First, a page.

If you’ve ever considered completing a graduate program at a business school, chances are, you’re the type of person who sees education as an investment.
If consulting is the name of your game, which of the top B-schools hold your best chance for ROI?
The average price for a year of tuition and fees at the nation’s top tier business school programs is currently hovering around $60,000–it may even seem like the best of all possible options to skip graduate school altogether. But according to the Graduate Management Admission Council, MBA recipients from the class of 2014 could expect a median salary bump of 80% over what they would have gotten without the advanced degree. So exactly what kind of starting salary are we talking about? We combed through the data* to find which B-school may position you for the best chances of landing your dream job with the highest possible starting salary.
While the top schools vary in terms of what data they report, almost all offer up the median salary and signing bonus for the MBA class of 2014 in the consulting industry. But if comparison shopping is a favorite activity of yours, we hate to disappoint with this spoiler: almost every top business school reported a median combined signing bonus and salary of $160,000.
At the top of the range was the Yale School of Management, with a combined median salary plus signing bonus of $165,000. The lowest was the Johnson School of Management at Cornell, with a combined median salary plus signing bonus of $152,800.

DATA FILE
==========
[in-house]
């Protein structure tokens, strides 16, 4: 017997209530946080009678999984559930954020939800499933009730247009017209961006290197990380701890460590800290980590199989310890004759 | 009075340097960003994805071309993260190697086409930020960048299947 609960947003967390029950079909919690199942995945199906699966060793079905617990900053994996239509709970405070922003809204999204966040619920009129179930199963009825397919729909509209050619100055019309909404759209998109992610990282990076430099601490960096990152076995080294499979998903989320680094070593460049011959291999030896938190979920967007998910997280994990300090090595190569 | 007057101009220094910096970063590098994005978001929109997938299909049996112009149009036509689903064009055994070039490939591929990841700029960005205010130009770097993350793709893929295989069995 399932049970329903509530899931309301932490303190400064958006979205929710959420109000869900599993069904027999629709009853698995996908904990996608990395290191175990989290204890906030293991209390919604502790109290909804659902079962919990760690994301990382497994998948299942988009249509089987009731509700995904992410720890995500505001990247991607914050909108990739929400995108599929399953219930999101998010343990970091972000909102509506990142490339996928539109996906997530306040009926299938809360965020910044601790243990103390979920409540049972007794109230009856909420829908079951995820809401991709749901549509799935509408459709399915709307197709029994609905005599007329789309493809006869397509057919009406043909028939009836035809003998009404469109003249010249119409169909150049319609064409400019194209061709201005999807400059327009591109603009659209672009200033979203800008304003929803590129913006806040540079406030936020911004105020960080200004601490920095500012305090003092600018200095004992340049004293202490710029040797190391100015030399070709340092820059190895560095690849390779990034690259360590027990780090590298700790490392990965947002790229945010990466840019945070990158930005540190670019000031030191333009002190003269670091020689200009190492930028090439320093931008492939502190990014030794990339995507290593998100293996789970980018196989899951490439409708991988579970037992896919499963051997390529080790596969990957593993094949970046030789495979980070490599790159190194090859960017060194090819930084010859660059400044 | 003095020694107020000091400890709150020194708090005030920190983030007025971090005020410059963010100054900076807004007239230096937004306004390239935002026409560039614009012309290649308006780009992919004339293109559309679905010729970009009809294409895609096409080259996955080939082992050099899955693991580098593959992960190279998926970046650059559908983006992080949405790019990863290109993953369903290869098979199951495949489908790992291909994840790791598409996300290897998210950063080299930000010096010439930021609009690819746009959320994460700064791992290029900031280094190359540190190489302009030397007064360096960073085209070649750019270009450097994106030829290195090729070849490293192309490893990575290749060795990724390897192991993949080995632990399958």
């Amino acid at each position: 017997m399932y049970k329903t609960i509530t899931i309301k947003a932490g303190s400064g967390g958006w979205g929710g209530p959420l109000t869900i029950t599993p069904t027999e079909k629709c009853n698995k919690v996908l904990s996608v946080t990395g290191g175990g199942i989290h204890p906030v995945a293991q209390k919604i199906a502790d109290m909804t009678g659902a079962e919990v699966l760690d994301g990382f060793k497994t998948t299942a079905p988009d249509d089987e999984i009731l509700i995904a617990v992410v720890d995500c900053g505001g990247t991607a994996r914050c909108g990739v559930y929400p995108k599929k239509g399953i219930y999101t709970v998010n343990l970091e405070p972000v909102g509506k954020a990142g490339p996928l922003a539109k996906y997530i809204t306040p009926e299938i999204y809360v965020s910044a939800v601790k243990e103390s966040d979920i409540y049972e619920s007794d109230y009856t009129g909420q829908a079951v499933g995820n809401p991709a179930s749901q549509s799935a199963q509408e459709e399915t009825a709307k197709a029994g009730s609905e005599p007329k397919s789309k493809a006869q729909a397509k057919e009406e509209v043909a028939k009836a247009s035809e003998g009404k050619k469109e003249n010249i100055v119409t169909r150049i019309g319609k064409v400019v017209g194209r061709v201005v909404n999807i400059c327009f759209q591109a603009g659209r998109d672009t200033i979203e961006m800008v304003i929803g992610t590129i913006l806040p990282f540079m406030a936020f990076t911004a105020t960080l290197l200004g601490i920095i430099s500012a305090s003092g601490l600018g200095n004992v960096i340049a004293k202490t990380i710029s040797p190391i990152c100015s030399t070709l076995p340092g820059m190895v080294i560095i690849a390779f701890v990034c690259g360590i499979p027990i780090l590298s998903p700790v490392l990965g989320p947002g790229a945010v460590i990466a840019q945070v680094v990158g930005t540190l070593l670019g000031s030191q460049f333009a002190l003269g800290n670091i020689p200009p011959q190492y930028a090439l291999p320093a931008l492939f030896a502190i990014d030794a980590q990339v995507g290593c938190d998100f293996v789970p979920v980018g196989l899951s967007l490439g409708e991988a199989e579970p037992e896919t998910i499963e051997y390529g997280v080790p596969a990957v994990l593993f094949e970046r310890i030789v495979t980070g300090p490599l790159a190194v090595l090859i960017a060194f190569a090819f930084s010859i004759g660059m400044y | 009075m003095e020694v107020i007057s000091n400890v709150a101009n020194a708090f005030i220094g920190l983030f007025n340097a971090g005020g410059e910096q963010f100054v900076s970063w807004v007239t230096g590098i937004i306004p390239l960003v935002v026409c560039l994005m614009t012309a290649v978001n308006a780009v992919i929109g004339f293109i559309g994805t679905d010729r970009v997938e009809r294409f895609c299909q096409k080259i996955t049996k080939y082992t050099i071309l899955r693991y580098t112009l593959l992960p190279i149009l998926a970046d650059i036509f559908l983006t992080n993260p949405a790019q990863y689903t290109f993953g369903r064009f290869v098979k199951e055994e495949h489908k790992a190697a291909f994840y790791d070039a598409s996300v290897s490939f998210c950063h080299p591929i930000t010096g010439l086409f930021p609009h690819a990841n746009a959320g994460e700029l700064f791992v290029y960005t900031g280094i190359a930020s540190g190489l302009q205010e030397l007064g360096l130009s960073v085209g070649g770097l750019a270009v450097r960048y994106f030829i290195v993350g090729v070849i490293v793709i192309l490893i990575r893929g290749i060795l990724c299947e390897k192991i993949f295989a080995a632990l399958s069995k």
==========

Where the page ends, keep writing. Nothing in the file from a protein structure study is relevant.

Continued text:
Of all the business schools we surveyed that reported where their 2014 grads were hired, McKinsey & Co. was a perennial favorite. The global consulting firm hired 51 of Columbia’s B-School graduates, 29 of Kellogg’s grads, and 40 of the Booth School alumni—that’s about 8% of the whole 2014 graduating class. From MIT’s Sloan School, another 32 graduates headed off for McKinsey, again, the largest employer of the program’s class. Duke’s Fuqua School was a much larger feeder to Deloitte, with some 31 grads heading to the professional services giant. By comparison, only 12 of Duke’s newly-minted MBAs headed to McKinsey.
If being surrounded by like-minded classmates is of particular interest, nowhere can you find a greater share of aspiring consultants than at Columbia Business School: more than 40% of the MBA class of 2014 entered the consulting industry. Don’t like competing for jobs against your own classmates? Stanford is likely your best bet with only 16% of the most recent graduating class entering the consulting industry.
Even if you like your odds there the best, Stanford was ranked the most difficult business school to get into for 2015 by The Princeton Review. But, then again, almost all of the schools we surveyed made the top ten—so at the end of the day, the choice may be up to them not you.
*2014 business school data surveyed included: Duke University’s Fuqua School of Business, The Johnson School of Management at Cornell, The Yale School of Management, The Kellogg School of Management at Northwestern, The MIT Sloan School of Management, The University of Chicago Booth School of Business, The Wharton School of the University of Pennsylvania, Harvard Business School, Columbia Business School, and the Stanford Graduate School of Business.